Between interpretation and using the results to make decisions, there is often a need to present the findings with the interpretation. Sometimes this is not true. For example, if the group interpreting the results is the same group making the decision, then interpretation and decision-making can happen in one meeting without a formal presentation of results. In other settings, however, it will be necessary to take the information interpreted by one group and prepare it for another group to use.
In these settings, it is important to present the information in the most actionable ways, which rarely includes a formal report, long PowerPoint presentation, extensive charts and graphs, or other approaches that overload the audience with information.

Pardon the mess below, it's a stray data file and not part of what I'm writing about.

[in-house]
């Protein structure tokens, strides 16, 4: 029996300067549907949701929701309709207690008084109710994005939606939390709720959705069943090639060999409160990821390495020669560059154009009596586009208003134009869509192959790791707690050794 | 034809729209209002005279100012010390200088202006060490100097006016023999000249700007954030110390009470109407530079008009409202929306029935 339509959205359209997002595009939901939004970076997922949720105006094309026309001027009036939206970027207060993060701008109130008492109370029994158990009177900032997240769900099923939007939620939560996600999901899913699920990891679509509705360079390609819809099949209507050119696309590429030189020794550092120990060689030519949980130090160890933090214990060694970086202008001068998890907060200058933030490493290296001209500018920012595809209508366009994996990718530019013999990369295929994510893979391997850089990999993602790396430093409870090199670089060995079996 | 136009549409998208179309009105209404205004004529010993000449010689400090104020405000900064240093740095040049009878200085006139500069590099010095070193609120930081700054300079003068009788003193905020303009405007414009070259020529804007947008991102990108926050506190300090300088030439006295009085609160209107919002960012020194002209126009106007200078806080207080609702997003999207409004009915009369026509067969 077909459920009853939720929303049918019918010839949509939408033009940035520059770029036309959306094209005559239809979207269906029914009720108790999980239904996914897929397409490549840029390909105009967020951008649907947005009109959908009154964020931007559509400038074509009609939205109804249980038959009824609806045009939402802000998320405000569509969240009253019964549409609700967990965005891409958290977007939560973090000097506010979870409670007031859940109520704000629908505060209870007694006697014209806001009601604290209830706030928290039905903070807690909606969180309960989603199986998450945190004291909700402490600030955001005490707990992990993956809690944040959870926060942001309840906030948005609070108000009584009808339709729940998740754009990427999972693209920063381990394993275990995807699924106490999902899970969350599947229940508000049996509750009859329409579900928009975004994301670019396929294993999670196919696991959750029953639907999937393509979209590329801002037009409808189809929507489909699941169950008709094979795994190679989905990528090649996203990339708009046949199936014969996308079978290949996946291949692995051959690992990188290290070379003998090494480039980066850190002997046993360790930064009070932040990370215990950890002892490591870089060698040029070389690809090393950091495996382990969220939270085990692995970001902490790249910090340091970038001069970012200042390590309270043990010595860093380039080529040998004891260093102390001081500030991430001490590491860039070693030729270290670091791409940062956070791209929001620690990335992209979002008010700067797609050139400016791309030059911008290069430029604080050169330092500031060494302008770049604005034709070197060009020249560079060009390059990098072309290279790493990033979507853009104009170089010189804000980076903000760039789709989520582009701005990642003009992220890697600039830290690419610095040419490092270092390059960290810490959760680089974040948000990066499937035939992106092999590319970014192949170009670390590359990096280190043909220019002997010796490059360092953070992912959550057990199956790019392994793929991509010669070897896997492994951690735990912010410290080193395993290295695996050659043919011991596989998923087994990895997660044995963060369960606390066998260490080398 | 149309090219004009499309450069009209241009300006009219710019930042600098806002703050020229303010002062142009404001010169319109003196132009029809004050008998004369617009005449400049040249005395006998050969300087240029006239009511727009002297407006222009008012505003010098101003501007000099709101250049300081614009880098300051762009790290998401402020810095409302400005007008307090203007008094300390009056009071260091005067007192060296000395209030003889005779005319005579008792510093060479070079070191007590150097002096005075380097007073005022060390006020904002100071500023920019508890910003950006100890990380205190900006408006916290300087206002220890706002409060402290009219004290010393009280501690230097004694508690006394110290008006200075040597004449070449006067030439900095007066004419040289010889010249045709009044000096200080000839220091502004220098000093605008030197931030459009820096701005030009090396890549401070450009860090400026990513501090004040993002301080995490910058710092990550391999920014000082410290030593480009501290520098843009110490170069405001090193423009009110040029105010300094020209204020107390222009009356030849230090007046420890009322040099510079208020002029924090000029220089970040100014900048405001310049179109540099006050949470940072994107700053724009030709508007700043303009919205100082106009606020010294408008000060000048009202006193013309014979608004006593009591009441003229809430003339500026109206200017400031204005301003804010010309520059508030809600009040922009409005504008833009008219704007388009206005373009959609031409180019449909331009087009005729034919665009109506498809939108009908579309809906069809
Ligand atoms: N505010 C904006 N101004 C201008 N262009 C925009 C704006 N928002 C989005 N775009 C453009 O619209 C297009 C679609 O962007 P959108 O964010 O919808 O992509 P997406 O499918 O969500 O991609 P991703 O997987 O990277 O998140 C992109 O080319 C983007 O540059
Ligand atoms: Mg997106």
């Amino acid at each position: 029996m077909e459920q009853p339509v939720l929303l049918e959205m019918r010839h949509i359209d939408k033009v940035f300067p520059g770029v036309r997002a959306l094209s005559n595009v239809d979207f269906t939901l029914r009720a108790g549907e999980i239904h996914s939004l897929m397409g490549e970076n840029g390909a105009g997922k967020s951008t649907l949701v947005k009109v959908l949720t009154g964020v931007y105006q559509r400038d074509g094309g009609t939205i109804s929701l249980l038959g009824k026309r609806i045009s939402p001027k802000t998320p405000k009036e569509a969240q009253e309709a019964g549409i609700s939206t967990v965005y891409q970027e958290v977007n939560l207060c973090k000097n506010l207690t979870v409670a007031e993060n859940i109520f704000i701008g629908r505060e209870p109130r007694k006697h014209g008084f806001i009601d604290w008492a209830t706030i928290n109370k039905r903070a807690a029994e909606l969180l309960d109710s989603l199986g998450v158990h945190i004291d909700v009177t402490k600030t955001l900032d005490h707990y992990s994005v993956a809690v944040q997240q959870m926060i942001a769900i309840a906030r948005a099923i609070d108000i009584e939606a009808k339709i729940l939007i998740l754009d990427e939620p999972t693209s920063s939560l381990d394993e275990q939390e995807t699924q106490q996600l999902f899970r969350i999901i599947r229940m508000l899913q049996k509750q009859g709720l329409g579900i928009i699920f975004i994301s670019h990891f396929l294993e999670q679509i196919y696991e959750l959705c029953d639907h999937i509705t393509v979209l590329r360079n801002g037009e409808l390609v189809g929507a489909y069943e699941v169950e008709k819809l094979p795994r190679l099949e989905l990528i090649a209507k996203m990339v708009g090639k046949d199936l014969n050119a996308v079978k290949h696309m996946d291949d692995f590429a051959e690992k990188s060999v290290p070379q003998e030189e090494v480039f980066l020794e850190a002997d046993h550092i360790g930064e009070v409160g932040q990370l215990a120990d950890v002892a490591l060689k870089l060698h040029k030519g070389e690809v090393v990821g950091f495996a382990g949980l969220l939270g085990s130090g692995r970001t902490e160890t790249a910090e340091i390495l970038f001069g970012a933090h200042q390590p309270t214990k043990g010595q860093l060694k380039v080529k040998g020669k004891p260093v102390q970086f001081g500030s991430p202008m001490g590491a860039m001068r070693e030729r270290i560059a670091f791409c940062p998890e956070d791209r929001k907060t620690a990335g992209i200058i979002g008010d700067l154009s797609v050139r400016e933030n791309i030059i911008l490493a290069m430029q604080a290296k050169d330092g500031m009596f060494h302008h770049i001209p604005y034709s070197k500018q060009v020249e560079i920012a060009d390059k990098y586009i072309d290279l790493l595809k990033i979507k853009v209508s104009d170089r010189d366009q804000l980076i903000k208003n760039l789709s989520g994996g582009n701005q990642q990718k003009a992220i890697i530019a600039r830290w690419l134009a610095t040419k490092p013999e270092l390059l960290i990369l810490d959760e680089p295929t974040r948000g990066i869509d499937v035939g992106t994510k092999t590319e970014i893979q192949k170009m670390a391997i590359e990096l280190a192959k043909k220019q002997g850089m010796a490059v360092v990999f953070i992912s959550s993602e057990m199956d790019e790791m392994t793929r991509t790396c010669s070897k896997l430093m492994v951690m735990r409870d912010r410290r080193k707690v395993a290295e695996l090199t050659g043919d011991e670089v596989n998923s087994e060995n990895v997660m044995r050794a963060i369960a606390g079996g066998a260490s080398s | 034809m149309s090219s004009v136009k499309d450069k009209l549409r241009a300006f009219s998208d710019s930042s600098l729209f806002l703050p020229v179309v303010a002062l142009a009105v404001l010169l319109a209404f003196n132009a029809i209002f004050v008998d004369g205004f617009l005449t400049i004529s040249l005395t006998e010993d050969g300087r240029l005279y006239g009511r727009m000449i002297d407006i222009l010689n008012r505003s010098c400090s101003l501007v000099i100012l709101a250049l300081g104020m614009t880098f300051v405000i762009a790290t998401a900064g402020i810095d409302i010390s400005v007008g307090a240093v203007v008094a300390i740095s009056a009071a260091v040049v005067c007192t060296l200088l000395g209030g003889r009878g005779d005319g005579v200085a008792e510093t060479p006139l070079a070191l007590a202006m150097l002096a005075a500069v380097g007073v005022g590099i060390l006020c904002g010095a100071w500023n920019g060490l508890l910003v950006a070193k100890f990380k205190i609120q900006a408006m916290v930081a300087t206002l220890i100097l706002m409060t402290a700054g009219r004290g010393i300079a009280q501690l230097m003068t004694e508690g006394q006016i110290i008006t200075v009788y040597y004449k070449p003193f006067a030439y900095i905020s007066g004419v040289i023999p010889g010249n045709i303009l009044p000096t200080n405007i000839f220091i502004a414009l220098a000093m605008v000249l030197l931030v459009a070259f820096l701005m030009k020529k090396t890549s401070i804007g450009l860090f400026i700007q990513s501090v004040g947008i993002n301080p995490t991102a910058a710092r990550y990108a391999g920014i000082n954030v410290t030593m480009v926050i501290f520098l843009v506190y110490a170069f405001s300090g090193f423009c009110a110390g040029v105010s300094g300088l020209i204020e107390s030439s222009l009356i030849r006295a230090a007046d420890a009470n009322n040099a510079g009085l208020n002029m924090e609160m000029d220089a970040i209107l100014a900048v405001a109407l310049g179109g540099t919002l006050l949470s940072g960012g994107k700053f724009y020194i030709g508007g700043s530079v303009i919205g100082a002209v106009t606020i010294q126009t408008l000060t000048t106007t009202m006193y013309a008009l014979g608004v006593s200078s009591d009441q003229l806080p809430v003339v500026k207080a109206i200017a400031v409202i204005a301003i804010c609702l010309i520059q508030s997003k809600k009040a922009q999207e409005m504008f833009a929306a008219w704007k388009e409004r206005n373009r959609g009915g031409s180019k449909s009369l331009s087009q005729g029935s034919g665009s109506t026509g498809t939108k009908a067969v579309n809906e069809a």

Instead, you want to present the information most relevant to the decision at hand in the most accessible way. This is where storytelling comes into using data for decision-making. Whether you have qualitative data, quantitative data, or both, when you present the results, you want to tell the story that surfaced during the interpretation of the data.